When David and I first started we were working on the screenplay we were still working at Esquire magazine and we were reading a book by John Toland about John Dillinger and there was a footnote about Bonnie Parker and Clyde Barrow, and it said, Not only were they outlaws, they were outcasts […] I think what attracted us, what we tried to bring to the screenplay, was that Bonnie and Clyde were not conventional villains and not conventional heroes, they were some mixture, but we were determined to see them with some sympathy.
Of course, it was the very existence of gangsters such as John Dillinger and Bonnie and Clyde that gave rise to the gangster genre in the first place, a genre that François Truffaut had already taken to his heart.
We really set out to write a specifically European film about an American subject.
– Robert Benton
According to John G. Cawelti: “Time reports that the initial Benton-Newman scenario was a frank imitation of Truffaut’s striking juxtapositions of comedy and tragedy.” (8)
When the pair sent their seventy-page treatment to Truffaut, he liked it enormously and invited them to meet with him. They spent two days in a hotel, where, through a translator, the filmmaker talked them through the script.
Newman said, “it was like going to film school for three years.”
In American Desperadoes, Benton elaborates on the director’s influence:
There was a structural set of lessons that we learned from him and there was also, in terms of the film itself, there’s a sequence that he dictated to us that was in the screenplay line by line the way that he dictated to us, line by line, and is in the movie the way he dictated it. He dictated where it should break, he dictated what each shot should be and there’s a series of dissolves from her [Bonnie] reading it [her poem] in the car in the rain, to Sheriff Hamer reading it, back to them reading it in the field in the newspaper. And that was Truffaut’s orchestration. We simply took his notes and incorporated them directly into the screenplay. We now had a little more information about what this particular director wanted and we wrote a film for this particular director.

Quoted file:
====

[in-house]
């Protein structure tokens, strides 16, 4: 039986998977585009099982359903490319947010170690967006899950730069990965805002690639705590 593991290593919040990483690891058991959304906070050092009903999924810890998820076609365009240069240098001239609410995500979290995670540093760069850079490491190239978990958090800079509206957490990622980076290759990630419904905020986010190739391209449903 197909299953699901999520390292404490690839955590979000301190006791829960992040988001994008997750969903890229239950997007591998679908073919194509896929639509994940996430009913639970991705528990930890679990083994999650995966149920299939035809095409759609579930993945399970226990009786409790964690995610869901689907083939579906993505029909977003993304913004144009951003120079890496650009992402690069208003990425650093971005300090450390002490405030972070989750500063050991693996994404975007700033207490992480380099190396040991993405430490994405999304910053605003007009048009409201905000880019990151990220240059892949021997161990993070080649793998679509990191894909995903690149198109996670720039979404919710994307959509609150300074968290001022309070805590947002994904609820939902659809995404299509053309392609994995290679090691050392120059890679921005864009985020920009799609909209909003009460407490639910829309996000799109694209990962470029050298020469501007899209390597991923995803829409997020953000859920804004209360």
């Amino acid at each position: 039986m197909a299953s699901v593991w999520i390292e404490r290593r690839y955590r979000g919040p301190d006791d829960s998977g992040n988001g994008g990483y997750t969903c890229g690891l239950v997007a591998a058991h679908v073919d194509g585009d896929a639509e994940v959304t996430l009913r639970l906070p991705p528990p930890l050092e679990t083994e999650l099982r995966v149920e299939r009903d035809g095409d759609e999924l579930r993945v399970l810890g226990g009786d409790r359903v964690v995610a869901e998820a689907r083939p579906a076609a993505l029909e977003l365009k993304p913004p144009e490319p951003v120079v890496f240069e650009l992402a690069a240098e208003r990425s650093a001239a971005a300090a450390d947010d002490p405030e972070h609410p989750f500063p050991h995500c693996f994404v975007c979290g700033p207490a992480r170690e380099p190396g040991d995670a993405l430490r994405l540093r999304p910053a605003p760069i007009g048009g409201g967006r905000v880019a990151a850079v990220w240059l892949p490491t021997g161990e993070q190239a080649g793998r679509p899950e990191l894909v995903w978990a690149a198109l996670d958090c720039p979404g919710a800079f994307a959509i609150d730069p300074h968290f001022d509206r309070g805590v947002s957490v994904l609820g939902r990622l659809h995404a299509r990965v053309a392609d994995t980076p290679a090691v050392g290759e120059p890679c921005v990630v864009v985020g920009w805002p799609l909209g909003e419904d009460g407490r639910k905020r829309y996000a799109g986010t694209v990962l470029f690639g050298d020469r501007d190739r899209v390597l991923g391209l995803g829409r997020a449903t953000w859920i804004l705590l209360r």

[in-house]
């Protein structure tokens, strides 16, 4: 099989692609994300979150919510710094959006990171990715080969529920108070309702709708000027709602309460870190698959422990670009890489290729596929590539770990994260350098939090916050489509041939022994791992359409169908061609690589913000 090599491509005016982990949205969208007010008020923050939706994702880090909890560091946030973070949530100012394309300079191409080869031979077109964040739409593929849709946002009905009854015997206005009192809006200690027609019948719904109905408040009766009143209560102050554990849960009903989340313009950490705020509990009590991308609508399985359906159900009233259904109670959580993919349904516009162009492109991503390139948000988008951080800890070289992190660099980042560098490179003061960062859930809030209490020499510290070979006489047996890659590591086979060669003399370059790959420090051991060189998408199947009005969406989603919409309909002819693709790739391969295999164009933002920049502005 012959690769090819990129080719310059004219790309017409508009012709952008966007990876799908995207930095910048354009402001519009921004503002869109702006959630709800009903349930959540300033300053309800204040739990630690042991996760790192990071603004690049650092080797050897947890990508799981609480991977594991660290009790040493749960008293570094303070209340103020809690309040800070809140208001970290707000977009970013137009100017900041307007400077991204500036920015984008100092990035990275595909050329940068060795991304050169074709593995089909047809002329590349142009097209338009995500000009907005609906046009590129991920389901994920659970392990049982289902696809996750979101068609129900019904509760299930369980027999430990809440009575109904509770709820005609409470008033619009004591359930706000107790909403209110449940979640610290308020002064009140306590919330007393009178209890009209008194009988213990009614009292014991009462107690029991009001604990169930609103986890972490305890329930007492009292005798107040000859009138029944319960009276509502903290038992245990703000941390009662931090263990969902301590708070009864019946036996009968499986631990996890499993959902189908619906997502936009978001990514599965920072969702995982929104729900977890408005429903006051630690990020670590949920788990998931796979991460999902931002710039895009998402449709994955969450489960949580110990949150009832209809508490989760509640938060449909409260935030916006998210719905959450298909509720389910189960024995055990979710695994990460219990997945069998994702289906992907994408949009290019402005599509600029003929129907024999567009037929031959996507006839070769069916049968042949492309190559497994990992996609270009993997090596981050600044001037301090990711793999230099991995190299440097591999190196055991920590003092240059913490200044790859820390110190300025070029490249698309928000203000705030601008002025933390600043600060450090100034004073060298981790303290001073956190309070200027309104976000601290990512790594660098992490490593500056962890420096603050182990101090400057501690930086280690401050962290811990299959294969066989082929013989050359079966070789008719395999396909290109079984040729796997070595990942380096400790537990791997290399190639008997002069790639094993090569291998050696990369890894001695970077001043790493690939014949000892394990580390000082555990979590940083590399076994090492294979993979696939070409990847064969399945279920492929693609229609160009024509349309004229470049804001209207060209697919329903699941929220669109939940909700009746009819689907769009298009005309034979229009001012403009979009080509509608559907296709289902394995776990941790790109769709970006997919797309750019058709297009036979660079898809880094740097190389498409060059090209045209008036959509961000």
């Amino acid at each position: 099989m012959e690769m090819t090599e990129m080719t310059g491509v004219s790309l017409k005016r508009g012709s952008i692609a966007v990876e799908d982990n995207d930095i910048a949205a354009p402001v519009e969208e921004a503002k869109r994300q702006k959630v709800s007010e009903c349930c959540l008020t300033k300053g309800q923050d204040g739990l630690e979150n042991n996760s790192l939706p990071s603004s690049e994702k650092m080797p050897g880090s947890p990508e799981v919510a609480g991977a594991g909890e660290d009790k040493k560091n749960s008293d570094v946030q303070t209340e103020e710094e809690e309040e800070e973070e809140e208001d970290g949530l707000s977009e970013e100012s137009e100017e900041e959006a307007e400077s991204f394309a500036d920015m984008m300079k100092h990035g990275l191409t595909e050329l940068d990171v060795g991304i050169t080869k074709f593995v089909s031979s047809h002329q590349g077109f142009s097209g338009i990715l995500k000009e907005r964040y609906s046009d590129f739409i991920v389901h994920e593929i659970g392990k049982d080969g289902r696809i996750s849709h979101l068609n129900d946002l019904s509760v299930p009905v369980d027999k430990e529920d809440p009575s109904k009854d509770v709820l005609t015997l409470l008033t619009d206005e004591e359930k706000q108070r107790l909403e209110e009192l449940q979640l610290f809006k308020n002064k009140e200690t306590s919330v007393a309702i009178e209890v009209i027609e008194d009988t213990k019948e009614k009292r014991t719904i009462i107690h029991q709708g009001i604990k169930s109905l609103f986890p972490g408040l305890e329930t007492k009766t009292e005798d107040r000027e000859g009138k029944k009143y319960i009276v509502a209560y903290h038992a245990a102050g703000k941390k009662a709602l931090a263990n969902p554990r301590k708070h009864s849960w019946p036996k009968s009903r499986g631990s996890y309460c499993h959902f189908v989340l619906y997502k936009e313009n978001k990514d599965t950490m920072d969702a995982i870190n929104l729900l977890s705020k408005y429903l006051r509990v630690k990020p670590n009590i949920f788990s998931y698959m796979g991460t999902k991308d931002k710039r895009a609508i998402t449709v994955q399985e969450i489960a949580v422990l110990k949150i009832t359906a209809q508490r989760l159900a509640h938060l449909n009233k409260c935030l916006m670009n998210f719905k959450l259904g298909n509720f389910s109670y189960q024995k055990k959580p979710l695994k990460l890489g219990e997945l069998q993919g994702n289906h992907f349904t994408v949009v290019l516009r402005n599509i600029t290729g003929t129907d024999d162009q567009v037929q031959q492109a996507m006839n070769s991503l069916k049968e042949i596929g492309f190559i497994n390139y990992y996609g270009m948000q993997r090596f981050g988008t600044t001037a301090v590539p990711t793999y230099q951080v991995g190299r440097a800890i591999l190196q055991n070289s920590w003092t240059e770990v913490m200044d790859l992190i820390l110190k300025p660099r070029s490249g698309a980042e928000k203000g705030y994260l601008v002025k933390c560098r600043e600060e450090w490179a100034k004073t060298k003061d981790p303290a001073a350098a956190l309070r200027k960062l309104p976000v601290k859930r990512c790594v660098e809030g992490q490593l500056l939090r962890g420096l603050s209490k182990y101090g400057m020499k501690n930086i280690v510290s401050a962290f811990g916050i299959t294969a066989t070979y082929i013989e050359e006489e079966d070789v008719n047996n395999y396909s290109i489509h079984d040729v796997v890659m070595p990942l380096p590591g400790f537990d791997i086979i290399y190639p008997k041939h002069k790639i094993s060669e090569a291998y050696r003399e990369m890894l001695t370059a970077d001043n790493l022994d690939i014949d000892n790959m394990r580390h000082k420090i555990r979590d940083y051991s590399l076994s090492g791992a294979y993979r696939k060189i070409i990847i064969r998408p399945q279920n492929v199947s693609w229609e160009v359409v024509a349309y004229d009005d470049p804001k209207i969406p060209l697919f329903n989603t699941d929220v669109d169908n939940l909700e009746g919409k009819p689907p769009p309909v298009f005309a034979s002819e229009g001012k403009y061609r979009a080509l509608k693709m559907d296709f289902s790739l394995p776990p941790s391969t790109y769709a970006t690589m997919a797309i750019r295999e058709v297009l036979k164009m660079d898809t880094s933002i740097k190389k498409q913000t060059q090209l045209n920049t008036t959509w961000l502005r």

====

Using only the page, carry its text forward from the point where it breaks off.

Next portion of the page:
However, once Truffaut got financing for Farenheit 451, he passed on the opportunity and sent the script to Godard, who terrified the producers by saying things like, “We can make it in Tokyo.” Coupled with typical studio responses (“Who would want to see a film about scum like this?”), the possibilities for production were narrowing. (Godard would go on to make Pierrot Le Fou (1965), whose story elements greatly resemble those of Bonnie and Clyde.)
Eighteen months later, Warren Beatty appeared and said: “All the French influence – all the Nouvelle Vague – is in the script. We need an American director.” (9)
According to David Thomson’s account, the first director in the running for the project was not Arthur Penn: